FireWise communities experience fewer fires and fewer fire-related deaths, injuries and property losses.
We encourage all property owners to review their own properties and we are willing to offer advice on the various alternatives, although the final plan is your responsibility.
Fire can be a useful tool for reducing bush fire hazards, removing rubbish or conducting agricultural activities. The inappropriate use of fire however, can endanger lives, property and the environment.
Property owners carry an important community responsibility to ensure all the area within their property boundaries has been properly prepared for a bushfire and that they have protected their own and their neighbour's properties. They can do this by hand clearing, carrying out hazard reduction activities on their properties before a fire season begins. This can be by slashing bush to lower the fuel loads particularly under trees, removing flammable material, or by controlled burning.
The following guidelines are provided to assist you, the landowner and/or contractor to comply with the conditions required by a notice issued under Section 66 of the Rural Fires Act. By carefully following these simple instructions, your obligation as a member of this community will not only be met, but the balance between bush fire safety and environmental responsibility, will be maintained.
Bulldozing or clearance of the block to bare earth is not acceptable. Unless otherwise specified, all trees covered by Council's Tree Preservation Policy are to be retained. Severe penalties are applicable for acts of environmental degradation. The use of bulldozers, other track type machinery or skid steer loaders is not acceptable except to load logs, stumps and heaps onto trucks for transport to Council garbage tips. Rubber tyred wheel type agricultural tractors with slashers, walk-behind mower slasher, scrub cutters and hand tools are the most satisfactory equipment for clearing on the fragile soil types of the Blue Mountains. Only this type of minimum impact equipment is approved for use.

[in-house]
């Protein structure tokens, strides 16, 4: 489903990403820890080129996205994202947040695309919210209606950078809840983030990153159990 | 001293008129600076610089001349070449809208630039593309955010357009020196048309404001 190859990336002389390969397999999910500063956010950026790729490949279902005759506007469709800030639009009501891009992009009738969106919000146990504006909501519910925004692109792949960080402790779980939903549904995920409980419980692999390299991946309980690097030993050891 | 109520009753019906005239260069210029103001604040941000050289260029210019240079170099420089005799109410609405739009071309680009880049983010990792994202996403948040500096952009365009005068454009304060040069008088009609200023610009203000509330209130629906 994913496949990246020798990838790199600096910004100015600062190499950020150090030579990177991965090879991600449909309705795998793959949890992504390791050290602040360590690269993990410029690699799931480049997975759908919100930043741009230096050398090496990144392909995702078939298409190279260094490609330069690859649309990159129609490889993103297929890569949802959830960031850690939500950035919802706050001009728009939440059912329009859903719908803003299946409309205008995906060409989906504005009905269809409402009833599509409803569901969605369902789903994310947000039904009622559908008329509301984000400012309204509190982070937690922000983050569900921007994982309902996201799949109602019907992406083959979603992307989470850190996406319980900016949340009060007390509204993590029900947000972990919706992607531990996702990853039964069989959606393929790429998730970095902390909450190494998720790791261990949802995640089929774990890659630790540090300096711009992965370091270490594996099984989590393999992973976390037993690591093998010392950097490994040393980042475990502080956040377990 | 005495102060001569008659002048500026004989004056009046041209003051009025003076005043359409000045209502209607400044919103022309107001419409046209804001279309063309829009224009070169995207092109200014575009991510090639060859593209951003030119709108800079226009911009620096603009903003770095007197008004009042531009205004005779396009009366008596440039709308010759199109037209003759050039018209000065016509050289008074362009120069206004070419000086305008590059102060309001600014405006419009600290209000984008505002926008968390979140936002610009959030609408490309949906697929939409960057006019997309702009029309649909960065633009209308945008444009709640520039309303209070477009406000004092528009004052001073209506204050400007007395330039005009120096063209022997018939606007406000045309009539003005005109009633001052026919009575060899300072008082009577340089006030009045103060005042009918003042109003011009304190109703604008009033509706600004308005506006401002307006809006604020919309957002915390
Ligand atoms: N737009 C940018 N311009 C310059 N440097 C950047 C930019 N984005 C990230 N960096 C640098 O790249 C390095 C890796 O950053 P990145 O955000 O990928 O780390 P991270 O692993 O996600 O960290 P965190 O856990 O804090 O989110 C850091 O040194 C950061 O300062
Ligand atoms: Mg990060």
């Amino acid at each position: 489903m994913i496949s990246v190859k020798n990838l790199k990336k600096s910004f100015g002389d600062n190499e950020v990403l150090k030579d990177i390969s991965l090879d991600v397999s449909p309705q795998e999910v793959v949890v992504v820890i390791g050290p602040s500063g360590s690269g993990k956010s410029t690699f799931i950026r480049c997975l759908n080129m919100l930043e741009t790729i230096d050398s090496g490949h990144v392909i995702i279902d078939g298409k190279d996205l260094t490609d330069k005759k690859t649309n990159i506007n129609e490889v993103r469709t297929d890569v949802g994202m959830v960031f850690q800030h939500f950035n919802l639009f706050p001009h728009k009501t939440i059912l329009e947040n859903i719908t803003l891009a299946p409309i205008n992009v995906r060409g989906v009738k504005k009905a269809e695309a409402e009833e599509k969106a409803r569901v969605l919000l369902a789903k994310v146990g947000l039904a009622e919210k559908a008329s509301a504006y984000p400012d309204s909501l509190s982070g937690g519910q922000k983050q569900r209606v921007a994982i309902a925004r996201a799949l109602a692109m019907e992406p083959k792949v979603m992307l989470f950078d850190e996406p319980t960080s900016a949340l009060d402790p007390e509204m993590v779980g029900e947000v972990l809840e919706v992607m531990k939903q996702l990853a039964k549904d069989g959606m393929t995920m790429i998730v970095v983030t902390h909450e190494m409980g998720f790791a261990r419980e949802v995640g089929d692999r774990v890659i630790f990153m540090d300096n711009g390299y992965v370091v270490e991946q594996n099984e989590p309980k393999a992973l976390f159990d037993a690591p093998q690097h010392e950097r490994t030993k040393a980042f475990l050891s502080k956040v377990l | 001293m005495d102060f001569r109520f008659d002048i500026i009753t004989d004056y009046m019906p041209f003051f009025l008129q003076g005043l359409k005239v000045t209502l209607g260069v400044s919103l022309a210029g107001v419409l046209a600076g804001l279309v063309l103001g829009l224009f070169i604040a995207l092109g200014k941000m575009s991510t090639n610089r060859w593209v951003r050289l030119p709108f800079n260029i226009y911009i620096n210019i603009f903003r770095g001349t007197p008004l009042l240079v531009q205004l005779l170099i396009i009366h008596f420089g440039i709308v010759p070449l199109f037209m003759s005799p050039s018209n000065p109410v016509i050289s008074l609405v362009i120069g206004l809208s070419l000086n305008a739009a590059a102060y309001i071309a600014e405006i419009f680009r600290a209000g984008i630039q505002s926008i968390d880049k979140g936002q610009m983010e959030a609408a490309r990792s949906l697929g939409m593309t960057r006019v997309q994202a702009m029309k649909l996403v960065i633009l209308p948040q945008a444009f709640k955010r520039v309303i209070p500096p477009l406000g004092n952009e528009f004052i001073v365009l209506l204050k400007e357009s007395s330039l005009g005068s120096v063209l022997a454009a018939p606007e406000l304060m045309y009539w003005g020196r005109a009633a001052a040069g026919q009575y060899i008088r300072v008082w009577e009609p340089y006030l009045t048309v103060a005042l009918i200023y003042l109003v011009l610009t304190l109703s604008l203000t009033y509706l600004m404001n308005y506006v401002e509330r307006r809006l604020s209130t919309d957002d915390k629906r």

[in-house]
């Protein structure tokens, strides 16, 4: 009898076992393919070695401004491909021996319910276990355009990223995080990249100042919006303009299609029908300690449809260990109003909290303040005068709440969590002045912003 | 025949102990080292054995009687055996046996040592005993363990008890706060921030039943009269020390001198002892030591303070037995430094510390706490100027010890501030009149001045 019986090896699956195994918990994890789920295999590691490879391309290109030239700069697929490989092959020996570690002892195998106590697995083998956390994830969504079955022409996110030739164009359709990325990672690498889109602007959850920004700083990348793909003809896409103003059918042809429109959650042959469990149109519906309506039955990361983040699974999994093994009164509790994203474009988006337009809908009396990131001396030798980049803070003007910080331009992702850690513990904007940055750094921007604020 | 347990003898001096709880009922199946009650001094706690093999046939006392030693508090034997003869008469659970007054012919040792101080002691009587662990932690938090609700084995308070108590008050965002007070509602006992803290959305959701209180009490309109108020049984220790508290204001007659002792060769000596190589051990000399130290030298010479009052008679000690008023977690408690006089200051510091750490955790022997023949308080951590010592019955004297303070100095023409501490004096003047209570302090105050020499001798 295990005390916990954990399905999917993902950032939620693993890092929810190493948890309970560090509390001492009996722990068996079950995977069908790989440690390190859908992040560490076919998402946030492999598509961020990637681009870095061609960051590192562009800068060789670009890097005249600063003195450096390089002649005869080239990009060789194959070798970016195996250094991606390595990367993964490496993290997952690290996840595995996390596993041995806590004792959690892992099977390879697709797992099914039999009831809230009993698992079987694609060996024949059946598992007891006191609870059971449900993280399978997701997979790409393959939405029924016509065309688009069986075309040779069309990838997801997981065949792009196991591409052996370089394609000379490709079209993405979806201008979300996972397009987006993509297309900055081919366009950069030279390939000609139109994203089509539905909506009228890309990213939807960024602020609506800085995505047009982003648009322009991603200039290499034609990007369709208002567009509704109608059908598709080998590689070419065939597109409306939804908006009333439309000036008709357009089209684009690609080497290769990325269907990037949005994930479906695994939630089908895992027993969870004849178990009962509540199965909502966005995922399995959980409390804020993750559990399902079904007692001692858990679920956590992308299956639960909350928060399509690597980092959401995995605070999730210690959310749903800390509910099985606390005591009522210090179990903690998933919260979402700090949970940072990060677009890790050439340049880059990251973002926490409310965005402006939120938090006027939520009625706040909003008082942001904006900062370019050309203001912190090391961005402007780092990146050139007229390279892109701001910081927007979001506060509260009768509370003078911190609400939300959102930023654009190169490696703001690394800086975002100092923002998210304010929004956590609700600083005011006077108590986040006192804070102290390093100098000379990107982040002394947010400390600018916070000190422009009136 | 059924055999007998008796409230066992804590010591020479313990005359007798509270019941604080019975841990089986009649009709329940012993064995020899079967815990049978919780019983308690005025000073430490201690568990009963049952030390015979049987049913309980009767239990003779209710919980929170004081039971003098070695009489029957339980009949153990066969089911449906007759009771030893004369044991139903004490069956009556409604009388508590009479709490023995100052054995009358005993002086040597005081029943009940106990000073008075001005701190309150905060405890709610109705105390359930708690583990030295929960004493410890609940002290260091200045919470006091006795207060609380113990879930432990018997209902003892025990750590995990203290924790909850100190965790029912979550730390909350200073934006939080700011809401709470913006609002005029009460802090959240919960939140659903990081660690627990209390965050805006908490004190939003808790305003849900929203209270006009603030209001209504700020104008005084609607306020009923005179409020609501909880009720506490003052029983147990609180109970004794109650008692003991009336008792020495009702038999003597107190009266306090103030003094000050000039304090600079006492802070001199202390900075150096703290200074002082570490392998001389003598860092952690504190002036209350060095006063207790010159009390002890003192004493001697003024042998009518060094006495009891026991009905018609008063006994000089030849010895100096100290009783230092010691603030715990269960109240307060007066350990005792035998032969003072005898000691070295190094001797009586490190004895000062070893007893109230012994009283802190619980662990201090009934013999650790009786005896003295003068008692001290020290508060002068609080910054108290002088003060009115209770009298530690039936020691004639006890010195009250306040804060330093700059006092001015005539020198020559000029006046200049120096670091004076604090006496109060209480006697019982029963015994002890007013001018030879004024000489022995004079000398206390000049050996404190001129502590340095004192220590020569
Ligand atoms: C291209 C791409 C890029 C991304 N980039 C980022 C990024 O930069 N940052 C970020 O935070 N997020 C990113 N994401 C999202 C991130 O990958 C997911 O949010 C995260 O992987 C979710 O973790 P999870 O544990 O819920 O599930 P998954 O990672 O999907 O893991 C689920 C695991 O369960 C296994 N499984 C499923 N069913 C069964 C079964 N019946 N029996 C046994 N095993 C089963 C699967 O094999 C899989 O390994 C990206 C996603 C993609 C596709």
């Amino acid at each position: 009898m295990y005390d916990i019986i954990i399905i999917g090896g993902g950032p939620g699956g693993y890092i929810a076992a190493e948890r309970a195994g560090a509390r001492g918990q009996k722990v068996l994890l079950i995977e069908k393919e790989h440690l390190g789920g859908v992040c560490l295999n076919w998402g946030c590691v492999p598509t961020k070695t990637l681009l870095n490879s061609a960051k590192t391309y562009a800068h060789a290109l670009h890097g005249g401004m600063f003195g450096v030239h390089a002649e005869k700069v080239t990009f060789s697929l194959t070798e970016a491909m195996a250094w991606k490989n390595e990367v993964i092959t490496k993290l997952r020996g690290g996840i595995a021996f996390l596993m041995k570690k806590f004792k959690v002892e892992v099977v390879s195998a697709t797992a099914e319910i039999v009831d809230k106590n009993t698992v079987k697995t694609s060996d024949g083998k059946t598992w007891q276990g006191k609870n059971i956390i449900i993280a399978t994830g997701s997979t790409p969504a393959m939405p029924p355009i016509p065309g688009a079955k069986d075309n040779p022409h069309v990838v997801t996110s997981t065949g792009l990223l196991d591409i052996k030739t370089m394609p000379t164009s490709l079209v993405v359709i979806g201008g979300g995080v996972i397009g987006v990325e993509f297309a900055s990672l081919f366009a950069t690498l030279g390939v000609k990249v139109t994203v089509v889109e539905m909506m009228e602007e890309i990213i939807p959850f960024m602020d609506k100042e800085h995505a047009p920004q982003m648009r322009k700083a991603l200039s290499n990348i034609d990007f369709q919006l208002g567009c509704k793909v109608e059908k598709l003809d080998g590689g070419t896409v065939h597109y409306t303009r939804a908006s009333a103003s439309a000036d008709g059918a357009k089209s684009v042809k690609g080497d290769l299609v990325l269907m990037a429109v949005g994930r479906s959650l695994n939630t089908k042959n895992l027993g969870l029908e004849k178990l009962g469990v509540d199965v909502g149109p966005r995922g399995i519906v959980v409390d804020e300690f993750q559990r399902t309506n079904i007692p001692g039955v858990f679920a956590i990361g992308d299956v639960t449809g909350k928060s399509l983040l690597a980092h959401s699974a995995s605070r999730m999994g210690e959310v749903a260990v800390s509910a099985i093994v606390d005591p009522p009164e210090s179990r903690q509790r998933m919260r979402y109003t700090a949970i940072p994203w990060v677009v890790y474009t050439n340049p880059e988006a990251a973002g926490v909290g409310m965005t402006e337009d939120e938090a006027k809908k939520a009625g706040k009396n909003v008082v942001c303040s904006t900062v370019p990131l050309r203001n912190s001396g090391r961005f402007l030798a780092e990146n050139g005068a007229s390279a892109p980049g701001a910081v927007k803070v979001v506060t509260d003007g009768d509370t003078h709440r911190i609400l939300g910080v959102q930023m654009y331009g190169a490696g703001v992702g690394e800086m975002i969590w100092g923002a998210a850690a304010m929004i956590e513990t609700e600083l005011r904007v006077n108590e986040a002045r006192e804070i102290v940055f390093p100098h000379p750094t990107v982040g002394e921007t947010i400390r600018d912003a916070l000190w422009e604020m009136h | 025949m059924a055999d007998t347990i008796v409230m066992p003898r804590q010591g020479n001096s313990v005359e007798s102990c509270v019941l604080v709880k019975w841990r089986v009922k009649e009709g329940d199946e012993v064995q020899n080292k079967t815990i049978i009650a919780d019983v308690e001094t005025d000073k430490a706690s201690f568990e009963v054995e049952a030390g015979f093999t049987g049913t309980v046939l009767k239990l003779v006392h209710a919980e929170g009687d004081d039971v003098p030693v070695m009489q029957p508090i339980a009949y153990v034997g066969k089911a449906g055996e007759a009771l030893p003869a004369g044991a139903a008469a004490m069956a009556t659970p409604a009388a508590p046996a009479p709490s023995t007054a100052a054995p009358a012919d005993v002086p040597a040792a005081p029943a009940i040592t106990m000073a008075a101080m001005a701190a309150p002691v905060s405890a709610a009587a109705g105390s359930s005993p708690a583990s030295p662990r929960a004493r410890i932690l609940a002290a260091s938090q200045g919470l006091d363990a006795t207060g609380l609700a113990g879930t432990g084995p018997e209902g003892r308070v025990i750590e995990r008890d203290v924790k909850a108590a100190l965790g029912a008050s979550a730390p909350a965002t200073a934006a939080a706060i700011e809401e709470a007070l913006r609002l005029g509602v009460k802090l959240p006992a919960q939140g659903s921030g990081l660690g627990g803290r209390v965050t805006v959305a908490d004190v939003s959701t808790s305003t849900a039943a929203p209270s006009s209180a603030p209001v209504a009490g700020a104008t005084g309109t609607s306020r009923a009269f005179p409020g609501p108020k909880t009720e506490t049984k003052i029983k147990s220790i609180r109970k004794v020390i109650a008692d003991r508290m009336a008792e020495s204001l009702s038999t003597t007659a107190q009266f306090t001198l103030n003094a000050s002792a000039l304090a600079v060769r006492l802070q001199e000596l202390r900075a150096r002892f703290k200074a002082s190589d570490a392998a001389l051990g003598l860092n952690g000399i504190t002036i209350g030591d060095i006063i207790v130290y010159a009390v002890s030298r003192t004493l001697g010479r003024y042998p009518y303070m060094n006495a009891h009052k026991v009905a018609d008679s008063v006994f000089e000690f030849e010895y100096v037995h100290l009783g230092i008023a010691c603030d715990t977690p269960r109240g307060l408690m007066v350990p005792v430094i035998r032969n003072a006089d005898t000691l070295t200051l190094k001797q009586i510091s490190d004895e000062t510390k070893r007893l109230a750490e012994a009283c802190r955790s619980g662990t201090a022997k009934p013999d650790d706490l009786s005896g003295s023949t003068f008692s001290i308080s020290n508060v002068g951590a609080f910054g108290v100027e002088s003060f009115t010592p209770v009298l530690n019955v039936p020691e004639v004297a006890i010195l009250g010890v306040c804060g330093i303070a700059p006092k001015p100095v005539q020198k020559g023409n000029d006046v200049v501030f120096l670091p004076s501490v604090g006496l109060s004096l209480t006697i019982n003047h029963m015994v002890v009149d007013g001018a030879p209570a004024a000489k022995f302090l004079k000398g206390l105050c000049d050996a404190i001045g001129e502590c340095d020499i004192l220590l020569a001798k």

The understorey vegetation from about 50mm above ground level should be cut, thinned, removed or mulched. Single specimens or groups of plants not exceeding 3 square metres in area may be left in an undisturbed condition provided a break of at least 3 metres is maintained between these islands. By this method both habitat and species diversity will be maintained whilst the overall fire threat will be reduced. Where possible such islands should be located around retained semi-mature trees.
Small saplings and vegetation under the proportions specified by Council's Tree Preservation Policy may be removed, lopped or thinned (preference should be given to smooth barked species when retaining trees). As stated earlier the removal of any tree covered by Council's Tree Preservation Order requires Council inspection and approval.
Cut vegetative material and ground fuel, leaves, bark, twigs, grass tussocks etc. may be mulched and spread over the block to help prevent weed invasion and soil erosion. Such mulch must not exceed 100mm in depth or 50mm square in size. Additional care must be exercised on steep slopes, near watercourses and swamp areas. Once the land has been cleared, no material is to be heaped and left. The work on the block and therefore compliance with any notice issued will not be considered complete until this process has been finalised.
If material is heaped during the clearing process, it must be disposed of by one of the following methods, removal to the local garbage tip or by returning it to the site in the form of mulch. Burning is not recommended and will only be permitted subject to all of the usual restrictions and conditions. Written permission for the use of fire to reduce fuel levels on privately owned land is required in all cases and subject to approval.
In addition to any specific requirements listed under environmental considerations in the notice, all legislation regarding protected and endangered species and pollution control must be complied with.
Should you have any uncertainty regarding your particular property or the requirements of any bush fire notice please contact Blue Mountains Fire Control Centre in Katoomba on 02 4784 7444. Your co-operation is sought in providing a safe and enjoyable environment on the Blue Mountains.
We ask all property owners to review the material on the NSW RFS website to assist you to prepare yourselves and your property.
Various approvals may therefore be required before you light a fire. These approvals contain conditions that seek to minimise possible adverse impacts.
The following information will help you work out which approvals you need before you light your fire.
The Rural Fire Service (RFS ) can provide you with the following approvals (or advise you who to contact):
- Fire Permit - for fire safety; and/or
- Bush Fire Hazard Reduction Certificate - for bush fire hazard reduction works.
- Other government authorities may provide you with other environmental approvals.
You will need information before lighting a fire for hazard reduction on your property.
A great deal of published guidance is available and together with necessary approvals.